Within the ventricular mass, size, shape, connections and orientation in a three-dimensional space of every single constituent determine its functional behavior. This kind of spatial dependence allows the ventricular myocardial mass to be considered as the source of interdependent vectorial forces (i.e.

electrical and mechanical), being generated on different length and time scales. The ultimate net result of these vectorial forces is to translate uniaxial sarcomere shortening into efficient three-dimensional deformation of the ventricular cavity. The complex architecture of the ventricular mass creates multiple inhomogeneities of electrical and mechanical loads at the cellular and the microscopic tissue level, that cause cardiac function to be 'stochastic in nature'. However, at macroscopic (i.e. organ) level, these stochastic events become average and appear consistent with a continuous medium. This dialectic coexistence of complexity and simplicity, discreetness and continuity suggests the existence of certain rule-based assignment, which 'may be applied equally well to all the ventricular myocardial fibers', enabling the ventricular myocardial mass to assemble abundant, dynamic, stochastic vectorial forces and produce apparently smooth, averaged, continuous, global response.


Ages Eligible for Study:   20 Years to 90 Years   (Adult, Senior)
Sexes Eligible for Study:   All
Accepts Healthy Volunteers:   No
Sampling Method:   Non-Probability Sample
Study Population
Patients after AMI

Inclusion Criteria:

  • Structurally normal mitral and aortic valve;
  • Technically adequate color flow Doppler image;
  • Technically adequate real-time 3D echocardiographic image of the LV chamber and the mitral apparatus (annulus and leaflets) to allow analysis of 3D geometry;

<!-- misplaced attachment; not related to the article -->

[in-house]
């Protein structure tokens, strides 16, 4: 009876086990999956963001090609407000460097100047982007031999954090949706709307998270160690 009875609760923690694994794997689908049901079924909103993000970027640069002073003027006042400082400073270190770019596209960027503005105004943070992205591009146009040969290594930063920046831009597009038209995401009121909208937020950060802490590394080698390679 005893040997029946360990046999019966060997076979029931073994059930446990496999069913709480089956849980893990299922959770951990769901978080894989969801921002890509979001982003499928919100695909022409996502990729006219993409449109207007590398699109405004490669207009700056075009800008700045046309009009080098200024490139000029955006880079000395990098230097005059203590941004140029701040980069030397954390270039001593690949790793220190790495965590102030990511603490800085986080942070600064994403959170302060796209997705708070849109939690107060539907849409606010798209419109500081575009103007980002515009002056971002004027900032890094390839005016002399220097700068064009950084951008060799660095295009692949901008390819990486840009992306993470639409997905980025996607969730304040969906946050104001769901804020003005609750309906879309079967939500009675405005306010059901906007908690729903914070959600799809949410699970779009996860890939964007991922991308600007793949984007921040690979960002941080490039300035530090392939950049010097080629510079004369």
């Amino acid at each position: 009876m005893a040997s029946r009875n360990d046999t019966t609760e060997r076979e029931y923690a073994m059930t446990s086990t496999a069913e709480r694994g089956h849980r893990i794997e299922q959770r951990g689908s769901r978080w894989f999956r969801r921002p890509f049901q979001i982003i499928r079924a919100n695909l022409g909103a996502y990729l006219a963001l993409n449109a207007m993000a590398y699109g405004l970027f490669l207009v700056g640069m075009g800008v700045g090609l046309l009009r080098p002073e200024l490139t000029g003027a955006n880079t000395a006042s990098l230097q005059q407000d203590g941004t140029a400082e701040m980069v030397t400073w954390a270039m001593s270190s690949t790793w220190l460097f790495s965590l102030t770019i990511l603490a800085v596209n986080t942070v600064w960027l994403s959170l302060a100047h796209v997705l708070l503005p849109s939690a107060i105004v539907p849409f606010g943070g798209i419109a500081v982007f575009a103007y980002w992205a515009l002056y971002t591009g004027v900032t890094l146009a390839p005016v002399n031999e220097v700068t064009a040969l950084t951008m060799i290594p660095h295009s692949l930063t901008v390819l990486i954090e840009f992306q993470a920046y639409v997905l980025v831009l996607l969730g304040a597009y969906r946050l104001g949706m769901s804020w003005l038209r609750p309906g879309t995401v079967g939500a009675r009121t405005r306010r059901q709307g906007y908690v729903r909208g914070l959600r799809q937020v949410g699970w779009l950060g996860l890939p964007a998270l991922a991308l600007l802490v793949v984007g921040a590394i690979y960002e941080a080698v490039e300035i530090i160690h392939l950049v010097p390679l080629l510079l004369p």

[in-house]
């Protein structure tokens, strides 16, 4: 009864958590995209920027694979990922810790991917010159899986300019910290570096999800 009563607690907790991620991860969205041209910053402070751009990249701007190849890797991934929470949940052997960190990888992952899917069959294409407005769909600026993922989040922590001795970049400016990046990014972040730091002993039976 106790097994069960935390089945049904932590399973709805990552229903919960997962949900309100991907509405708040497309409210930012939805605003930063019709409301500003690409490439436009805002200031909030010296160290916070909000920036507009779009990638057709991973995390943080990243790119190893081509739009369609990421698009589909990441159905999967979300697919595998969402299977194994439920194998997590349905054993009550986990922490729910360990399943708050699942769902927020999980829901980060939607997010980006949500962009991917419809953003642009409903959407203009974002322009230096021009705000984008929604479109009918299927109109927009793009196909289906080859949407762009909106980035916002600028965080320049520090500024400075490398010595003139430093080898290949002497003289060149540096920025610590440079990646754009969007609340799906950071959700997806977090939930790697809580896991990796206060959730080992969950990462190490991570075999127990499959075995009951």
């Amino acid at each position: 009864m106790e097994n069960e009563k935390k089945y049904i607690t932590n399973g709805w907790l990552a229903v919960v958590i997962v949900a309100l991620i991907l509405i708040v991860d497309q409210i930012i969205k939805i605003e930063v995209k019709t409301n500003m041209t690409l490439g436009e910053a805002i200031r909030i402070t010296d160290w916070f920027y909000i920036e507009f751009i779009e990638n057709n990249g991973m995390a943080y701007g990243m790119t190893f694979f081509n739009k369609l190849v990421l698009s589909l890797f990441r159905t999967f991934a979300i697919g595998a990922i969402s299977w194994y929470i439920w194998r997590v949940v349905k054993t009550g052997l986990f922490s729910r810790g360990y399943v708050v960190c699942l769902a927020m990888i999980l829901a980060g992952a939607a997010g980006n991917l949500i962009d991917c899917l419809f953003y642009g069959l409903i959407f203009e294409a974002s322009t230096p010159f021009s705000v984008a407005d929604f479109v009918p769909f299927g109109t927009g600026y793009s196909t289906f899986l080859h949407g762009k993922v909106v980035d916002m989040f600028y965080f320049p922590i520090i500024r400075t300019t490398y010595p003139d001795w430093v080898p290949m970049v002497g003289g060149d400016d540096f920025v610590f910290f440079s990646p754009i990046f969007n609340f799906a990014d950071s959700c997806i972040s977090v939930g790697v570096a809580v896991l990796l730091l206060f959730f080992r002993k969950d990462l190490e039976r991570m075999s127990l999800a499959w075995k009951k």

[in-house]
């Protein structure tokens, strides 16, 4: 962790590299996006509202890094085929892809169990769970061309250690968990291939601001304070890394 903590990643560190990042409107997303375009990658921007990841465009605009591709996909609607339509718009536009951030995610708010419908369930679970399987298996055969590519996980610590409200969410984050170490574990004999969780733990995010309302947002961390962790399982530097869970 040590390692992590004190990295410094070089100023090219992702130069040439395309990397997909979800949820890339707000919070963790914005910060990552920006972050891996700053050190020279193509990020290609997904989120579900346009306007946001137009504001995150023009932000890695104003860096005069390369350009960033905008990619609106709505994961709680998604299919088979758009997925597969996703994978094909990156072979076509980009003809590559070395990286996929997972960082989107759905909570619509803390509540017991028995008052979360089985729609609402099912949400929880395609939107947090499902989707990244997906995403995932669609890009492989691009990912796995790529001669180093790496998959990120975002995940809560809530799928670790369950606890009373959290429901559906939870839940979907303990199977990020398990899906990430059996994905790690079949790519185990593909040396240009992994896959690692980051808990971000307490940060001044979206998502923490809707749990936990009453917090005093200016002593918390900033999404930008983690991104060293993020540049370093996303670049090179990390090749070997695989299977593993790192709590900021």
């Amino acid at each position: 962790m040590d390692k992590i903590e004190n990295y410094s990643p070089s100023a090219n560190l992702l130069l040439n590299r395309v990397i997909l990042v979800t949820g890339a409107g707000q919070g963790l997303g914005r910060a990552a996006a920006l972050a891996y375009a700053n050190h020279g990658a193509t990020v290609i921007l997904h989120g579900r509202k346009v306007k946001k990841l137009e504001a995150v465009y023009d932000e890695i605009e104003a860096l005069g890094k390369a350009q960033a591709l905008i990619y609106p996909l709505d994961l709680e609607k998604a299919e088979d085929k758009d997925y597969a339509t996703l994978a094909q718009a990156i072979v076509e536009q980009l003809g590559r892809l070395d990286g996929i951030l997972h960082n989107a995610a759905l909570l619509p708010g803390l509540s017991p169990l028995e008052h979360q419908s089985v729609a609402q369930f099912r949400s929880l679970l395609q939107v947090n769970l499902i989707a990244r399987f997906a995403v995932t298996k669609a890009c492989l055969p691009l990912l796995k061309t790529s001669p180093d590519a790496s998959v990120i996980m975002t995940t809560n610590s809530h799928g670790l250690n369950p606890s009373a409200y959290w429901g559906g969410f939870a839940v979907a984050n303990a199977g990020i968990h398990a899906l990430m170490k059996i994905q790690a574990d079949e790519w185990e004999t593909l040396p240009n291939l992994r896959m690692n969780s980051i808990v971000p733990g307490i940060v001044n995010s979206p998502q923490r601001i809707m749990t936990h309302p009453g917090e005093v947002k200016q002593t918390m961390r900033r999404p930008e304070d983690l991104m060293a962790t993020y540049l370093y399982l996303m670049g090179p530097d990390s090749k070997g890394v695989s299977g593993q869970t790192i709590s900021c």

• Normal sinus rhythm.

Exclusion Criteria:

  • Recurrent MI or coronary reintervention during the follow up period;
  • Clinical or echocardiographic evidence of other cardiac diseases, such as organic valvular, pericardial, congenital, or infiltrative heart disease;
  • Right ventricular alterations resulting in abnormal position or movement of the septum.
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Please refer to this study by its identifier: NCT00745680

Contact: Lung-Chun Lin, PhD.

NTUH Recruiting
Taipei, Taiwan
Contact: Fun-Yu Lin, PhD    23123456 ext 5433      
Sponsors and Collaborators
National Taiwan University Hospital
Study Director: Lung-chun Lin, Ph D National Taiwan University Hospital
  More Information

Responsible Party: Lung-Chun Lin, National Taiwan University Hospital Identifier: NCT00745680     History of Changes
Other Study ID Numbers: 200701057R
Study First Received: August 31, 2008
Last Updated: January 20, 2011

Keywords provided by National Taiwan University Hospital:
Left ventricular remodeling, acute myocardial infarction

Additional relevant MeSH terms:
Heart Failure
Myocardial Infarction
Mitral Valve Insufficiency
Ventricular Remodeling
Heart Diseases
Cardiovascular Diseases
Myocardial Ischemia
Vascular Diseases
Heart Valve Diseases
Pathological Conditions, Anatomical processed this record on May 22, 2017